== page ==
Logos Bible Software is not so much Bible Software, but a full electronic theological library. It combines the power of Bibleworks’ searching with the ability to read some of the very best commentaries, dictionaries, systematic theologies and even books. Most of these are available as add-ons, which can quickly get pricey. However, when you make your initial purchase of Logos you could choose a package that had many of them included, usually at a substantial discount.
Let me give you a flavour of some of the commentaries that are available: Kistemaker/Hendriksen (12 vols, £110), Bible Speaks Today NT (22 vols, £70), Calvin (22 vols, £70), Focus on the Bible (coming soon – 32 vols, £200), Welwyn (coming soon – 49 vols, £210), Charles Simeon’s Horae Homileticae (21 vols, £350), Keil & Delitzsch OT (10 vols, £85), Lenski’s NT (12 vols, £210), New International Greek (12 vols, £375), Pillar NT (8 vols, £175), Word Biblical Commentary (59 vols, £490).
Of the other resources the best include a set of IVP dictionaries (17 vols, £90), and the Theological Journal Library (500 vols, £240). Those who enjoy historical theology might appreciate the works of Luther (55 vols, £140), John Bunyan (61 vols, £55), Richard Sibbes (7 vols, £55), Thomas Goodwin (12 vols, £125), John Owen (17 vols, £210), John Knox (6 vols, £70), Richard Baxter (23 vols, £125), Thomas Manton (22 vols, £140), or Francis Schaeffer (22 vols, £70). Partial sets are also available of Spurgeon’s sermons (63 vols, £68), Warfield (20 vols, £210), Jonathan Edwards (2 vols, £85), Boettner (8 vols, £55), Berkouwer (14 vols, £230), Philip Schaff (21 vols, £100), A. A. Hodge (10 vols, £55), A. T. Robertson (15 vols, £105), A. W. Tozer (57 vols, £280), A. W. Pink (40 vols, £175), Lloyd-Jones (10 vols, £105), and John Piper (24 vols, £140).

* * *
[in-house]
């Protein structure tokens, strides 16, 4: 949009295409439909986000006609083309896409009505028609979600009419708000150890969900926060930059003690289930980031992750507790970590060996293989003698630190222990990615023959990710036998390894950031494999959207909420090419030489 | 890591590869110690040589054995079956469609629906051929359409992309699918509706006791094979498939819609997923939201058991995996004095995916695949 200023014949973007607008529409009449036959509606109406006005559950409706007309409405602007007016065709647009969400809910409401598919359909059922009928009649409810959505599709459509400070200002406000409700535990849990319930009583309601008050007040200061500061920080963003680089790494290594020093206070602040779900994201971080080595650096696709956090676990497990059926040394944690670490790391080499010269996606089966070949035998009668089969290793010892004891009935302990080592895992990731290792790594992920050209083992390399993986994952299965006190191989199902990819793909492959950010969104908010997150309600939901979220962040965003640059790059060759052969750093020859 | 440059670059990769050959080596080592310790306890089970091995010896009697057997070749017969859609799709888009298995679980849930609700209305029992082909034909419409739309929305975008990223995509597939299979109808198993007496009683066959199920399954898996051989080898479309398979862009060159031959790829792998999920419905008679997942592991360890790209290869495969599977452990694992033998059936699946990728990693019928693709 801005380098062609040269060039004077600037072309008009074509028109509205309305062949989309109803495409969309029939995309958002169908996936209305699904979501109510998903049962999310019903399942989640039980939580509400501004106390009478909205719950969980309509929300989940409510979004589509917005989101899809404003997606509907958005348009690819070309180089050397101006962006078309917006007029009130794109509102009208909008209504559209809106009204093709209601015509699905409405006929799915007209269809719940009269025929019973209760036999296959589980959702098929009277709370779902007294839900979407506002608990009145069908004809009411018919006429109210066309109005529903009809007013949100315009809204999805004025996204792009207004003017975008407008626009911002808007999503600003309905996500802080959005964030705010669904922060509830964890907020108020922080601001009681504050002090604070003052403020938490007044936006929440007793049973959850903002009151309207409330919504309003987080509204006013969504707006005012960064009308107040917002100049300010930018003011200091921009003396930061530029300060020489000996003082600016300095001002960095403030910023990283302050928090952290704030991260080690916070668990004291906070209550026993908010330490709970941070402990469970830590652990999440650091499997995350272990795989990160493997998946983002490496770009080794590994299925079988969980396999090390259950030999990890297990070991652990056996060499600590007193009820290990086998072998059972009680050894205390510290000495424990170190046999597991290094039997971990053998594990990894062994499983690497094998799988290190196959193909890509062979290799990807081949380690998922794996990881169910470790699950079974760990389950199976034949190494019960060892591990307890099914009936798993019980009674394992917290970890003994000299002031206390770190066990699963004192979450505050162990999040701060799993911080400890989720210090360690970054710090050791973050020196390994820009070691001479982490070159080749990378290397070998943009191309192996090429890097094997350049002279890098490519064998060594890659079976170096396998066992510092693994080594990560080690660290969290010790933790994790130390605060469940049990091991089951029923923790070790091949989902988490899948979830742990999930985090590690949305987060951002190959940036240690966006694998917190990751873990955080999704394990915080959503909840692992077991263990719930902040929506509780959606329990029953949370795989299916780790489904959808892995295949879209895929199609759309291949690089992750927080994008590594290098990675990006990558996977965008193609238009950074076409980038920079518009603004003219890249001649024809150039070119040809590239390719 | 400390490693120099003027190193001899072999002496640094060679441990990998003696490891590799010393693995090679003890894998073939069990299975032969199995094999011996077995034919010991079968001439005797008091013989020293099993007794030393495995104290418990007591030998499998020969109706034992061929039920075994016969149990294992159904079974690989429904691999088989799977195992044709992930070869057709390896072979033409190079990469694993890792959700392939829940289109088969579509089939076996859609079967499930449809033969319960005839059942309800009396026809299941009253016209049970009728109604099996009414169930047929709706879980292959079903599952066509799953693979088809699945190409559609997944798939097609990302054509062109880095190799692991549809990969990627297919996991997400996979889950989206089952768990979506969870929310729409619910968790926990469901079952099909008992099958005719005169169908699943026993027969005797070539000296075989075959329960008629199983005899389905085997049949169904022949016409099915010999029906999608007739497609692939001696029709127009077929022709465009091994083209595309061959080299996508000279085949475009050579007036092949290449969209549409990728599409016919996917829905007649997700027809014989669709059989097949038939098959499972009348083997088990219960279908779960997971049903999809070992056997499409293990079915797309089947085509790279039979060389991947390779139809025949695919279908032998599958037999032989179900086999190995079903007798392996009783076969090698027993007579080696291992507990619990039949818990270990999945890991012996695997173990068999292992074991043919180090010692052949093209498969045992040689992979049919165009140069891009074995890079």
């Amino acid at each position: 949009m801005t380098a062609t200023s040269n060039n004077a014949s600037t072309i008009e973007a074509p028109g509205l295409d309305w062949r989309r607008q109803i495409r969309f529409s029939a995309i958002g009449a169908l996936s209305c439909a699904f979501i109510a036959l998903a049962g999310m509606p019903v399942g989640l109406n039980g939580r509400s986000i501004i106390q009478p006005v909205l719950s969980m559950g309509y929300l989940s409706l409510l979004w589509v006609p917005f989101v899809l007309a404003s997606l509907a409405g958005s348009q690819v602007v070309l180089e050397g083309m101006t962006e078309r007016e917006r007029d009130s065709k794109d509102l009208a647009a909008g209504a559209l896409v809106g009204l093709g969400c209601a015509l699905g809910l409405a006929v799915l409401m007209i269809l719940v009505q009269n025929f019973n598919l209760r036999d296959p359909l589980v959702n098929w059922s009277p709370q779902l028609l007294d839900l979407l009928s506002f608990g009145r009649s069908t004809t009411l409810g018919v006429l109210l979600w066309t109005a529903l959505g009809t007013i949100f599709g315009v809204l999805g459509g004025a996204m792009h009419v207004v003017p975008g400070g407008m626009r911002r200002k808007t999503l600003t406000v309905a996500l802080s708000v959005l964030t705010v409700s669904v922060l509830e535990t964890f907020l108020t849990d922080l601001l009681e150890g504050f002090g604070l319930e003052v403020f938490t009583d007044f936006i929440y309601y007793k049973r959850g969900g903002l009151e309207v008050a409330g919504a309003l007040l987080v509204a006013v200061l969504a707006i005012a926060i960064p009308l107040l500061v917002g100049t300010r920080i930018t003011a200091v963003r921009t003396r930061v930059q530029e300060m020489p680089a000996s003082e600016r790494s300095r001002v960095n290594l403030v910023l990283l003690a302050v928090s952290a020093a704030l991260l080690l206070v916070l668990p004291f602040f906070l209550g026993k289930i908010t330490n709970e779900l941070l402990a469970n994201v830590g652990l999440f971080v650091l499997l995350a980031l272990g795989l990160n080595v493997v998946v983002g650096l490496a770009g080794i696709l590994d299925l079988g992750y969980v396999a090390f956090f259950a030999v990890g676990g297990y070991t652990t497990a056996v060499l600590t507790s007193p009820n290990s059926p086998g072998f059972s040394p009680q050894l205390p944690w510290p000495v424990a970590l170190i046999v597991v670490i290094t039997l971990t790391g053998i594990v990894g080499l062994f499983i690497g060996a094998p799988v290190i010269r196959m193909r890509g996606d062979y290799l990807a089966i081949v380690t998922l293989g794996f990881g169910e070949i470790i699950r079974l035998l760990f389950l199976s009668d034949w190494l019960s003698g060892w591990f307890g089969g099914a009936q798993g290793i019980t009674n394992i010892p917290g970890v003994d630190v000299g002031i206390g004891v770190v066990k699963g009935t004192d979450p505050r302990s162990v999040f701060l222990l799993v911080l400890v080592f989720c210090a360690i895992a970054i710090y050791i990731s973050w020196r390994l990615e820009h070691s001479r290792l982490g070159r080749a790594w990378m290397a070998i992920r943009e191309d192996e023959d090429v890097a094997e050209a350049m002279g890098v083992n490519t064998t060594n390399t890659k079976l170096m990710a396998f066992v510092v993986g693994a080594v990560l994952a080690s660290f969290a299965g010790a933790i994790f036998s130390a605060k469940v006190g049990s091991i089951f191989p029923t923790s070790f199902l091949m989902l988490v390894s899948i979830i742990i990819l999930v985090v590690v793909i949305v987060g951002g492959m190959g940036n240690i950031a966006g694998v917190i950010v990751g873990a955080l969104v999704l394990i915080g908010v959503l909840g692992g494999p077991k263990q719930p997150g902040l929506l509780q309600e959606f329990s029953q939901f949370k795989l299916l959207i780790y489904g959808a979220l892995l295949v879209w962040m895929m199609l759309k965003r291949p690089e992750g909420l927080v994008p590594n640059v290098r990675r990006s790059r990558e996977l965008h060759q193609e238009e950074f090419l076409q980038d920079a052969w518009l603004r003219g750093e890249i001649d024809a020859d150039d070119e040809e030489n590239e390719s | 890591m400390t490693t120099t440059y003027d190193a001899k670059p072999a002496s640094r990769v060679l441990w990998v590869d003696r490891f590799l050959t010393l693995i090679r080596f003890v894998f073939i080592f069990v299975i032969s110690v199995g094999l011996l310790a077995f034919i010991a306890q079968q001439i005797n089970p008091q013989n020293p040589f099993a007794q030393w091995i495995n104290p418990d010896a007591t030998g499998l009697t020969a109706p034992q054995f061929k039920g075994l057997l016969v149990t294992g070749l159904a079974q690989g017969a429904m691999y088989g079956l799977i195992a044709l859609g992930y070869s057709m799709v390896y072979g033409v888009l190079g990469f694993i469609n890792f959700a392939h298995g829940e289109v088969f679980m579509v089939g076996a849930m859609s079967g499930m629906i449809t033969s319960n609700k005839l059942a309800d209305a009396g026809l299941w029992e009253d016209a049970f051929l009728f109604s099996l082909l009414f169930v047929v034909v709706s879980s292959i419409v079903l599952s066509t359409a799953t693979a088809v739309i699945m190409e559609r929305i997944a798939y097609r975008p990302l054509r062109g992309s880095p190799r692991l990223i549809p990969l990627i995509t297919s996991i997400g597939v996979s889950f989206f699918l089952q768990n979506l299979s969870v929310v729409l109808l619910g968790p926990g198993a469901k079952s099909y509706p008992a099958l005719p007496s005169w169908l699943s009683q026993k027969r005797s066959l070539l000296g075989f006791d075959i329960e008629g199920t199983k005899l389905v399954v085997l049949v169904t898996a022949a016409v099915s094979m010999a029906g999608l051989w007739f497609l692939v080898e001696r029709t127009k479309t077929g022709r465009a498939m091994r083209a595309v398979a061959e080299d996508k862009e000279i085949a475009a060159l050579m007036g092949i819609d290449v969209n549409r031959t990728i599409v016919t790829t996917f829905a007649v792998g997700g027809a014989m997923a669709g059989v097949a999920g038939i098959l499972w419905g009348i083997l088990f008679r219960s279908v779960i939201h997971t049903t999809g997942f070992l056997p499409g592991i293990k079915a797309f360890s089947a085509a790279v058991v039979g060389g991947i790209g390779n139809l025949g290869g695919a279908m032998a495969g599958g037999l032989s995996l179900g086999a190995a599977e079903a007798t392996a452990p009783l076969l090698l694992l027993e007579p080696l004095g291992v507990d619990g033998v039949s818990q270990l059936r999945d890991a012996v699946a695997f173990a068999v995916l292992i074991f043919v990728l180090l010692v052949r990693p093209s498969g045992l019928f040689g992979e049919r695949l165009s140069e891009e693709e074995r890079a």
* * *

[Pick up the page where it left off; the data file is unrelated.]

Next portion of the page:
Systematic theologies include Strong (£30), Hodge (£25), Geisler (£85), Reymond (£30), Grudem (£30), and Erickson (£20). Greek lexicons include BDAG (£105), Liddell-Scott (£95), Friberg (£20), Louw-Nida (£30), Strong’s (£18), and TDNT (10 vols, £140). In Hebrew you can choose from HALOT (£110), Brown-Driver-Briggs (£35), DBL (£28), and TLOT (3 vols, £70). Believe it or not, that’s only a tiny fraction of what’s available – literally everything from Max Lucardo’s Travelling Light to The Ugaritic Textbook (revised edition).
If your Greek or Hebrew is less than you’d like, then Logos has some wonderful features that set it apart from other packages. The most useful are reverse interlinears. Usually interlinears focus on the Greek (or Hebrew) text, and have a very wooden translation in English that follows the Greek word order. John 3:16 in a standard interlinear might read ‘Thusly for loved the God the world so that the son the only born he gave…’. Reverse interlinears do the opposite – they preserve the English word order by moving the Greek words around. The great thing about this is that you can work with the English text (ESV or NRSV), but still have access to all the Greek morphology. You can even search for Greek/Hebrew words and have the results come back in English!
The other key aids in Logos are the exegetical guide and passage guide and bible word study. These effectively bring all your resources together – necessary because the sheer number of Logos resources can make them hard to find. The exegetical guide takes a bible passage, and splits it up into its original words, giving you at-a-glance access to all your resources that relate to each word. The passage guide searches all your commentaries, maps and other resources and displays everything that relates to that passage on one easy-to-access page. Finally the bible word study takes a word (Greek, Hebrew, English – even Syriac or Coptic!) and shows links to dictionaries and details about how that word is used and translated in the Bible.
Verdict: Nothing else comes near Logos for breadth of resources. If you want to use your computer to go beyond searching bible texts, Logos is your best choice.